In last quarter’s letter we wrote that as interest rates rise, they will likely cause a stall in the economy given the level of consumer and corporate debt. It is always hard to predict the timing of when the market will react to a slowdown, but that reality finally happened in December. What is unusual is that this was a global phenomenon where almost all asset classes were down worldwide in 2018.
Now we are faced with a paradox: interest rates are likely to stay at this low level which implies stock market valuations should remain high, but the stock market keeps falling. Our conclusion is that parts of the stock market are now oversold so we will focus our investments on high cash-generating stocks. As dividends are constantly building up in the portfolio we can keep adding to our investments, even if we are faced with a prolonged period of stock market weakness.
After eight years of low interest rates, where borrowing money was basically free, financial assets have shot up in value almost everywhere. However, throughout 2018 we observed that most global markets were weakening. The US was the lone holdout with a strong economy; earnings had benefited from a onetime corporate tax cut and there was a continuing bull market in tech stocks. All that changed in December with the resetting of asset prices and the assumption that money will have a cost going forward, combined with a global economic slowdown and unresolved trade disputes.
The following two charts are a good way to visualize the magnitude of the interest rate change (1) and the resetting of global asset prices (2). The first chart is the yield on 1-month US treasury bills which currently sits at 2.4%. You can think of it as the cost of money for the world’s reserve currency. The second chart shows that over 90% of all asset prices, measuring 200 categories, were down in 2018 for the first time in almost a hundred years. 2018 was truly an unusual year.
Here is the paradox. Interest rates are hitting a point where they have caused the consumer to slow down. We now have higher confidence that interest rates will stay at the current low levels for some time. If interest rates remain at this low level, then the valuation on stocks should remain higher. But as the stock market continues to fall, stocks are getting cheap by historical measures.
So, either stocks are great value, which is what we have been waiting for, or maybe something else is wrong and we are entering an earnings recession and we don’t know it yet. The following chart shows that the Price to Earnings relationship for the TSX index is now close to the lows of the past 30 years. To phrase this another way, Canadian stocks have only offered this much value three other times in the last 30 years.
An important part of Avenue’s strategy is to minimize losses and more importantly to get through and take advantage of periods of weak markets. We try to avoid areas of overvaluation. Also, if there really is something wrong with the greater economy, which we can’t see yet, we try to avoid economically sensitive and cyclical businesses. We keep our core portfolio investments, which generate lots of cash, and it is the income from these businesses that we use to keep adding new investments to the portfolio to take advantage of a weak stock market.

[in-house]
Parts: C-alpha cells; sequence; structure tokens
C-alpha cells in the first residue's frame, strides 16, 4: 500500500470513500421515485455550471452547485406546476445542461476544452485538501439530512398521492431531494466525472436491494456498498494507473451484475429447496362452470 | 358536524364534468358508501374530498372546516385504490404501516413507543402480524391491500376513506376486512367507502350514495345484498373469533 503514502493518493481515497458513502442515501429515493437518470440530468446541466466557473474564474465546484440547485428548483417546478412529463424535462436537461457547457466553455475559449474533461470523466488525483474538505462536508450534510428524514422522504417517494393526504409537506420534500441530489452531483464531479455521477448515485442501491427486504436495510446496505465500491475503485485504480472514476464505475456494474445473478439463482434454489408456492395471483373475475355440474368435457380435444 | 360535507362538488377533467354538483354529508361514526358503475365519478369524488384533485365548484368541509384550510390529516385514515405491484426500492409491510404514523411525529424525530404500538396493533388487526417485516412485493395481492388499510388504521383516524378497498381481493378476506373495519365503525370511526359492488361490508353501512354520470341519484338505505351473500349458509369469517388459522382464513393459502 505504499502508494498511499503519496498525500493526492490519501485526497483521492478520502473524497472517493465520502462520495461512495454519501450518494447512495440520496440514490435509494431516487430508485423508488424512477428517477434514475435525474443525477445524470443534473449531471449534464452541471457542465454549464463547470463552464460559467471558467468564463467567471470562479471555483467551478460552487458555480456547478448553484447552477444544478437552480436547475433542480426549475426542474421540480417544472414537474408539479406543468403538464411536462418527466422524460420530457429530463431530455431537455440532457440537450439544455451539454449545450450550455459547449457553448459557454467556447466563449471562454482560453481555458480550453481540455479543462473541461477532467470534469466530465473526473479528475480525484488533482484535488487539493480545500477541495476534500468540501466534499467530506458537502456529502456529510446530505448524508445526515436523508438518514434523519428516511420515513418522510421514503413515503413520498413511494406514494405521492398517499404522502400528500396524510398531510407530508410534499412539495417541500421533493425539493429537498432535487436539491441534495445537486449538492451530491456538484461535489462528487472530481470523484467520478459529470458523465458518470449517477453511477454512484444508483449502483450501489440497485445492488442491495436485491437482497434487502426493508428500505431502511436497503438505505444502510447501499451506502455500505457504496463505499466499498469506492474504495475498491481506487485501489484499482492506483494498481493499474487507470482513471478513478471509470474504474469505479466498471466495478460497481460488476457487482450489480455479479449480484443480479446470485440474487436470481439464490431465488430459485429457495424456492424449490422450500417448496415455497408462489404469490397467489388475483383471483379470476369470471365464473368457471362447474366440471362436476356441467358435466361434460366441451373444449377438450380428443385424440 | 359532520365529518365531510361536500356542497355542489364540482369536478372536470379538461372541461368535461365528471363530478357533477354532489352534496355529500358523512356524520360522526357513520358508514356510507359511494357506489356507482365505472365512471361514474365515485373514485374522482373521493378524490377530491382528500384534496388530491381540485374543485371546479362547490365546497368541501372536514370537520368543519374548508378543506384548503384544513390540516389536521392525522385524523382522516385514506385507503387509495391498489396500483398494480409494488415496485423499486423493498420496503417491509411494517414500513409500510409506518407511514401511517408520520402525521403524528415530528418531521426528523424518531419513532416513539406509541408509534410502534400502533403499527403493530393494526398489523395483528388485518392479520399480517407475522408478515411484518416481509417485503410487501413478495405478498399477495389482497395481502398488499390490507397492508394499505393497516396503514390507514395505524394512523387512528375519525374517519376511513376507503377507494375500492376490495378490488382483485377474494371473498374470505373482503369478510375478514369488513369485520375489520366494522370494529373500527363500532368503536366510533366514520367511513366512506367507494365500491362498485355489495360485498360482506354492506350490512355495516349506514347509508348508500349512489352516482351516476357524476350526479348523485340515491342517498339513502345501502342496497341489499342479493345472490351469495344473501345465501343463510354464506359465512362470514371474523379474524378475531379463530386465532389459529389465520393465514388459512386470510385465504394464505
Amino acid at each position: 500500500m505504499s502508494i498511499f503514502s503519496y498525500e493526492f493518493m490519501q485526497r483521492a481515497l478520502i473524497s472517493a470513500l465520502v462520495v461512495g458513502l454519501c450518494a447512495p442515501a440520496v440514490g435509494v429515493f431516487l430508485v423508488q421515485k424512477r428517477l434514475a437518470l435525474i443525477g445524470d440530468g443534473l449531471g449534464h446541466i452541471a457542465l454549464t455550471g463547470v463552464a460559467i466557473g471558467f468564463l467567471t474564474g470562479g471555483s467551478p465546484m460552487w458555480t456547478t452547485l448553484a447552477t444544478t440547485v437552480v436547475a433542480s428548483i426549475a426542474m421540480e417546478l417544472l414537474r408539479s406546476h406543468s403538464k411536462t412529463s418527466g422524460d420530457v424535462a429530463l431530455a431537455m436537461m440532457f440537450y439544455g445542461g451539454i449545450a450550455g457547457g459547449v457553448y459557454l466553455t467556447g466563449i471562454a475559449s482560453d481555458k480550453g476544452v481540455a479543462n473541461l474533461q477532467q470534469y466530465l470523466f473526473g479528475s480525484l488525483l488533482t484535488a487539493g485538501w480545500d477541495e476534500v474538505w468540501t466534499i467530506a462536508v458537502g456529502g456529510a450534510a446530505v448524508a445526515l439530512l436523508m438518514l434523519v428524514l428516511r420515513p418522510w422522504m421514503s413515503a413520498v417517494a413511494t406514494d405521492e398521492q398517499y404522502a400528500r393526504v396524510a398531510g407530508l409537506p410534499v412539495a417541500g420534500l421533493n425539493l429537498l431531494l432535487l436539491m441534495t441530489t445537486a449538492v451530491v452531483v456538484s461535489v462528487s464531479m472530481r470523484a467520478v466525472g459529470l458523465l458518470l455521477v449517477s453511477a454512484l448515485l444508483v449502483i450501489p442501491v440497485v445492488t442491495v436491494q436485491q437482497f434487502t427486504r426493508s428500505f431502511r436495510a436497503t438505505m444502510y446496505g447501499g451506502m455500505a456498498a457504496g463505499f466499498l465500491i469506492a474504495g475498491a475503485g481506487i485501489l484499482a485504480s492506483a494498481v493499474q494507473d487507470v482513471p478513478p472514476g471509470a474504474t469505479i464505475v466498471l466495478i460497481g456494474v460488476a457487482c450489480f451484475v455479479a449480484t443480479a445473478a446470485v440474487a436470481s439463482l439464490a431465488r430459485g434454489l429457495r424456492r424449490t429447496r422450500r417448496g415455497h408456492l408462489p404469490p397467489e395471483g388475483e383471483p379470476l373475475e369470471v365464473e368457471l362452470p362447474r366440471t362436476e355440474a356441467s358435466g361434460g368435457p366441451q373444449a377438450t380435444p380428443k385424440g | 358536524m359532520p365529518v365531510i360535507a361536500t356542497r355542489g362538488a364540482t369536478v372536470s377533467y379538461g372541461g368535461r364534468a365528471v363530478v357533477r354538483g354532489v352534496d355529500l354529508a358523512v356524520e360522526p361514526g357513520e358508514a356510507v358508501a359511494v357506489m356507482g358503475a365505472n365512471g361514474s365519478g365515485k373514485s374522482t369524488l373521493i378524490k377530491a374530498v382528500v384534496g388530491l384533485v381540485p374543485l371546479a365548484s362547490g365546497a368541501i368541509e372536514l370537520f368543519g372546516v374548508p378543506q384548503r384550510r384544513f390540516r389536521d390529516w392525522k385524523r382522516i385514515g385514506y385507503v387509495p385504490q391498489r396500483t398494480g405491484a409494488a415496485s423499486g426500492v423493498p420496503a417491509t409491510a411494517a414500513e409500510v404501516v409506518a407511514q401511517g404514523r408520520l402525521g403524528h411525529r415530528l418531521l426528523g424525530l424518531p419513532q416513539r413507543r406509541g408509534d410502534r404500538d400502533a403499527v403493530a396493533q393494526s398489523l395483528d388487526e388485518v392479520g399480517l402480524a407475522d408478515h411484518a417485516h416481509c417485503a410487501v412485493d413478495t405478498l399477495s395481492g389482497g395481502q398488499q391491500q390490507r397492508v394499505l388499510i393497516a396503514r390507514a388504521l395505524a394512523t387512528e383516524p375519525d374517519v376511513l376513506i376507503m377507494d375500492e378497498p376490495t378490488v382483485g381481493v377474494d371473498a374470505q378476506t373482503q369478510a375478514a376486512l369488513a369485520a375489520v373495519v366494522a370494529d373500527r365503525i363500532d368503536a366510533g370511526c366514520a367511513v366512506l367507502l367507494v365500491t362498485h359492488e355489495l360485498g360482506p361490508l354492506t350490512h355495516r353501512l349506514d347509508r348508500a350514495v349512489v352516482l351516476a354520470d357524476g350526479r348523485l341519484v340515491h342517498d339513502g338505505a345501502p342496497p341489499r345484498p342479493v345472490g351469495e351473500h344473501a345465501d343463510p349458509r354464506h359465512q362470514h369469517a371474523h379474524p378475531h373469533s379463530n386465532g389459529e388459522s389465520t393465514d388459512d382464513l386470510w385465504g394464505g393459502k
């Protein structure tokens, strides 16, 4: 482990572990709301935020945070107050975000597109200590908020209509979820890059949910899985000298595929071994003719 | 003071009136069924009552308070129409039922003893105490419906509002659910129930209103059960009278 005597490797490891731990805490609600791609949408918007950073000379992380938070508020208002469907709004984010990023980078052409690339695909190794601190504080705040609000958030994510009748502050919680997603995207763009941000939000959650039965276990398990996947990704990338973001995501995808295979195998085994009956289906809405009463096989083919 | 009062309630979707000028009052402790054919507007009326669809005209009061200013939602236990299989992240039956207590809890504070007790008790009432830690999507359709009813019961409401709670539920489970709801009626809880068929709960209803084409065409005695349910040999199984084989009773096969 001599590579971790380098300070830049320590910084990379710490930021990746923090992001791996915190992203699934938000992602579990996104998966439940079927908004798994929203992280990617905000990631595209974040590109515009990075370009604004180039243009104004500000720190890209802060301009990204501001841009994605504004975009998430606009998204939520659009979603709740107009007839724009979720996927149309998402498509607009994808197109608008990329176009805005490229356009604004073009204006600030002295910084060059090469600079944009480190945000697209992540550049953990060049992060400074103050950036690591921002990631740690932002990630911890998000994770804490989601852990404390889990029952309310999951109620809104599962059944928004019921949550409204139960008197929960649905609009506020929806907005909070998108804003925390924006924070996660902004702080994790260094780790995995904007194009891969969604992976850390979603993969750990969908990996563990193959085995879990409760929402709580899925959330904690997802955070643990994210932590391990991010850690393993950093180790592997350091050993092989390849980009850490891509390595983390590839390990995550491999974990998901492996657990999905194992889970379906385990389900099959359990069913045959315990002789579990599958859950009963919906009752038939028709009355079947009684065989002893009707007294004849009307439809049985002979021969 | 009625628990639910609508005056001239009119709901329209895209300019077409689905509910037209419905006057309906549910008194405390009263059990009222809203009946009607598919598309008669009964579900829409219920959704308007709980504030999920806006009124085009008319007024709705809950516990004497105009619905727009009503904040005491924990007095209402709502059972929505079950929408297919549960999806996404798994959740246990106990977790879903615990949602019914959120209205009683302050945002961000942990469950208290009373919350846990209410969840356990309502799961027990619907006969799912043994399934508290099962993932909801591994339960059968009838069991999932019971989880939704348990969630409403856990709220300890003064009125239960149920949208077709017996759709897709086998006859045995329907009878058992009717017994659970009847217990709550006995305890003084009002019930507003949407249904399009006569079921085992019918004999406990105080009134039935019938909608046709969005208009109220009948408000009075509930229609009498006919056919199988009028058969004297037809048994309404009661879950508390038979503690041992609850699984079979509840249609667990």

A volatile market gives us an opportunity to shift the portfolio around more than usual. Starting in September we lightened our exposure to parts of the portfolio that we felt had become overvalued and added to investments where the underlying businesses were more stable, the valuations were lower, and we could get a better income stream. And again, it is the income stream that gives us the ability to keep adding investments to the portfolio in a weak stock market.
For example, we have now lightened or sold outright Amgen, Apple, Blackstone, CN Rail, Johnson and Johnson, and Microsoft. We have added to our existing investments in Baytex bonds and BCE, bought Slate Real Estate and reinvested in Blackstone at a lower price. As of the time of writing this letter, our cash position in the equity portfolio, which includes the Canadian government bond, is 12% and the yield on the investments within the portfolio is the highest it has ever been at 4.7%. This gives us cash to spend when we find good companies trading at attractive levels.
Given the particular weakness of our energy investments, we would like to make a more detailed comment about this part of the portfolio. A global slowdown has dropped the global price of oil from $80 US dollars in October to under $60 US dollars today. However, our investments are influenced by the Canadian sector where we believe market sentiment has given up on Canadian oil stocks after a decade long slump. We now have three investments in what we believe are the highest quality companies which are trading at compelling valuations. With patience, pipelines will be added, and we will have an opportunity to sell these investments a few years from now when we believe the Canadian energy market will recover.
We have also added to gold with our investment in Barrick. With almost all asset classes weak, gold is again a useful hedge and we feel most investors have little or no exposure. Also, cryptocurrencies don’t look like they are replacing gold any time soon. Barrick is Canada’s largest gold company and it has spent the last five years restructuring financially. It has now merged with Randgold and has acquired the best operating team in the industry. The Randgold people are now in charge of getting the most out of Barrick’s operations. We are positive on gold and positive on Barrick but we will use careful risk management for this holding where valuation is more important than the income stream. It will not likely be a long-term investment.